In the past four months, Kuwaiti authorities have revoked the citizenship of 32 people based on various allegations. Despite attempts to justify these actions in legal terms, the move is widely seen as a campaign targeting political dissent. Kuwaiti law grants authorities the right to strip a person of citizenship for threatening national security, undermining national unity, being a dual citizen or acquiring a criminal record within 15 years of naturalization.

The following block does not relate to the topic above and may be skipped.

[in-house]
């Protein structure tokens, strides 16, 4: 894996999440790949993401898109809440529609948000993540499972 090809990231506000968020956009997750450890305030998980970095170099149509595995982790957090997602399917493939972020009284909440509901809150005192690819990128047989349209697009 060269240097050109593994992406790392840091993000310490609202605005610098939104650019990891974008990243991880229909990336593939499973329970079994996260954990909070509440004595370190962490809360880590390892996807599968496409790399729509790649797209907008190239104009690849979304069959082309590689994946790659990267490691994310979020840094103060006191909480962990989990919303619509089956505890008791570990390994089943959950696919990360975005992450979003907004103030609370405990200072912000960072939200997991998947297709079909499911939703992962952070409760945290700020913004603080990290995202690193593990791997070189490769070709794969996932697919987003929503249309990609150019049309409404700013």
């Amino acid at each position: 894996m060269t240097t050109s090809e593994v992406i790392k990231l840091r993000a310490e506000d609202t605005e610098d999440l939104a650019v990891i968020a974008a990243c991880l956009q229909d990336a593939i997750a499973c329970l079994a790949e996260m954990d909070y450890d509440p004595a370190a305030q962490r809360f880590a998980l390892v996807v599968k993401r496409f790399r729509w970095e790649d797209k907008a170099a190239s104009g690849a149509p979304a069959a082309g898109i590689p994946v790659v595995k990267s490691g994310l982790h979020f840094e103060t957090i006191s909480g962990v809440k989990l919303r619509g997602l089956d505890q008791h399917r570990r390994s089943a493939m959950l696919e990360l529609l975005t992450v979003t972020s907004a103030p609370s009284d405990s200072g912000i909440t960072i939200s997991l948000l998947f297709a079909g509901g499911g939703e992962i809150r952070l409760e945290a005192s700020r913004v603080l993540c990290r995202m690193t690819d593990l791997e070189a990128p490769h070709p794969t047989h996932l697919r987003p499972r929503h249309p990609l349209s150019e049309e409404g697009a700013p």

In June, officials announced the names of five people whose citizenship was revoked based on Article 5 of the citizenship law: “If evidence is available from competent authorities showing that he has promoted principles that will undermine the social or economic system of the country or belongs to a foreign political party. In this case, the court may also revoke the citizenship of those who obtained it from him by dependency.” The list included Abdullah al-Bargash, a former member of parliament, and three of his siblings. Bargash is an Islamist politician active in the opposition.